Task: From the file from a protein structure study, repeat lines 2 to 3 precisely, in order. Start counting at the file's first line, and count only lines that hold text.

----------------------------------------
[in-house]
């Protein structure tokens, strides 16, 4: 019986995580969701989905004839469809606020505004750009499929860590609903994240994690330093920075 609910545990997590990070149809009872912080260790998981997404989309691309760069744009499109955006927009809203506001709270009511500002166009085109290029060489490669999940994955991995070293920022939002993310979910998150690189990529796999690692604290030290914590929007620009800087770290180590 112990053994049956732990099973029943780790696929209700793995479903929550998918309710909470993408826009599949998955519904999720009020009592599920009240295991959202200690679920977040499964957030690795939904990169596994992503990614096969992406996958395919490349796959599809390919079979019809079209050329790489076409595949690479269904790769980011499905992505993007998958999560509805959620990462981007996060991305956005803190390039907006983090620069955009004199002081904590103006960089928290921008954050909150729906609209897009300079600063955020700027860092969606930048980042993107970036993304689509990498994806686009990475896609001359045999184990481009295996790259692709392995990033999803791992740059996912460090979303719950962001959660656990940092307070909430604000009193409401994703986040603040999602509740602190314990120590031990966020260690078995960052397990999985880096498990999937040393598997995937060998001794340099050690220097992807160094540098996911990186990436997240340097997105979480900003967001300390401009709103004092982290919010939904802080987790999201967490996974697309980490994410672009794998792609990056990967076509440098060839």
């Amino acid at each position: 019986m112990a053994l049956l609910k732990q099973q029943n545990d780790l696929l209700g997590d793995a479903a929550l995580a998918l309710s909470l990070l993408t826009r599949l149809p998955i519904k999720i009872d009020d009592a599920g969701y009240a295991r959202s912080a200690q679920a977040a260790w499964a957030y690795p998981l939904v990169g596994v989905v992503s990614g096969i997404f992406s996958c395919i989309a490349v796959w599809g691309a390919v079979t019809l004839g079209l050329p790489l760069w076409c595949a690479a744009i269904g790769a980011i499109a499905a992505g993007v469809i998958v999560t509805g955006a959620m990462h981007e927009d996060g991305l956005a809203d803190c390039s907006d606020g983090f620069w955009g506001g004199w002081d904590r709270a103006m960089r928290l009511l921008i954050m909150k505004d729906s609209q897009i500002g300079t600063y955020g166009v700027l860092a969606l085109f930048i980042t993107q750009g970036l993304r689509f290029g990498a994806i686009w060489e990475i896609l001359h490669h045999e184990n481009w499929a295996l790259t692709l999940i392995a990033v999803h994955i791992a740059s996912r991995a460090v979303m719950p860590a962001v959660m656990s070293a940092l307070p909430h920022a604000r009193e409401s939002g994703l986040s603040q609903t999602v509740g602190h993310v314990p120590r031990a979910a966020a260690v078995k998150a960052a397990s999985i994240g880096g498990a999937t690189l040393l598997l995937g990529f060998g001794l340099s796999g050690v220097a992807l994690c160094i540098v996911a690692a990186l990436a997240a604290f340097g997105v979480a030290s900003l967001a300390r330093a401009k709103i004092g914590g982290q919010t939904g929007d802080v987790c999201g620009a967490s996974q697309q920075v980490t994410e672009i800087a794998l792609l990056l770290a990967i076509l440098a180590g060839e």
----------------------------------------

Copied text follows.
């Protein structure tokens, strides 16, 4: 019986995580969701989905004839469809606020505004750009499929860590609903994240994690330093920075 609910545990997590990070149809009872912080260790998981997404989309691309760069744009499109955006927009809203506001709270009511500002166009085109290029060489490669999940994955991995070293920022939002993310979910998150690189990529796999690692604290030290914590929007620009800087770290180590 112990053994049956732990099973029943780790696929209700793995479903929550998918309710909470993408826009599949998955519904999720009020009592599920009240295991959202200690679920977040499964957030690795939904990169596994992503990614096969992406996958395919490349796959599809390919079979019809079209050329790489076409595949690479269904790769980011499905992505993007998958999560509805959620990462981007996060991305956005803190390039907006983090620069955009004199002081904590103006960089928290921008954050909150729906609209897009300079600063955020700027860092969606930048980042993107970036993304689509990498994806686009990475896609001359045999184990481009295996790259692709392995990033999803791992740059996912460090979303719950962001959660656990940092307070909430604000009193409401994703986040603040999602509740602190314990120590031990966020260690078995960052397990999985880096498990999937040393598997995937060998001794340099050690220097992807160094540098996911990186990436997240340097997105979480900003967001300390401009709103004092982290919010939904802080987790999201967490996974697309980490994410672009794998792609990056990967076509440098060839």
């Amino acid at each position: 019986m112990a053994l049956l609910k732990q099973q029943n545990d780790l696929l209700g997590d793995a479903a929550l995580a998918l309710s909470l990070l993408t826009r599949l149809p998955i519904k999720i009872d009020d009592a599920g969701y009240a295991r959202s912080a200690q679920a977040a260790w499964a957030y690795p998981l939904v990169g596994v989905v992503s990614g096969i997404f992406s996958c395919i989309a490349v796959w599809g691309a390919v079979t019809l004839g079209l050329p790489l760069w076409c595949a690479a744009i269904g790769a980011i499109a499905a992505g993007v469809i998958v999560t509805g955006a959620m990462h981007e927009d996060g991305l956005a809203d803190c390039s907006d606020g983090f620069w955009g506001g004199w002081d904590r709270a103006m960089r928290l009511l921008i954050m909150k505004d729906s609209q897009i500002g300079t600063y955020g166009v700027l860092a969606l085109f930048i980042t993107q750009g970036l993304r689509f290029g990498a994806i686009w060489e990475i896609l001359h490669h045999e184990n481009w499929a295996l790259t692709l999940i392995a990033v999803h994955i791992a740059s996912r991995a460090v979303m719950p860590a962001v959660m656990s070293a940092l307070p909430h920022a604000r009193e409401s939002g994703l986040s603040q609903t999602v509740g602190h993310v314990p120590r031990a979910a966020a260690v078995k998150a960052a397990s999985i994240g880096g498990a999937t690189l040393l598997l995937g990529f060998g001794l340099s796999g050690v220097a992807l994690c160094i540098v996911a690692a990186l990436a997240a604290f340097g997105v979480a030290s900003l967001a300390r330093a401009k709103i004092g914590g982290q919010t939904g929007d802080v987790c999201g620009a967490s996974q697309q920075v980490t994410e672009i800087a794998l792609l990056l770290a990967i076509l440098a180590g060839e």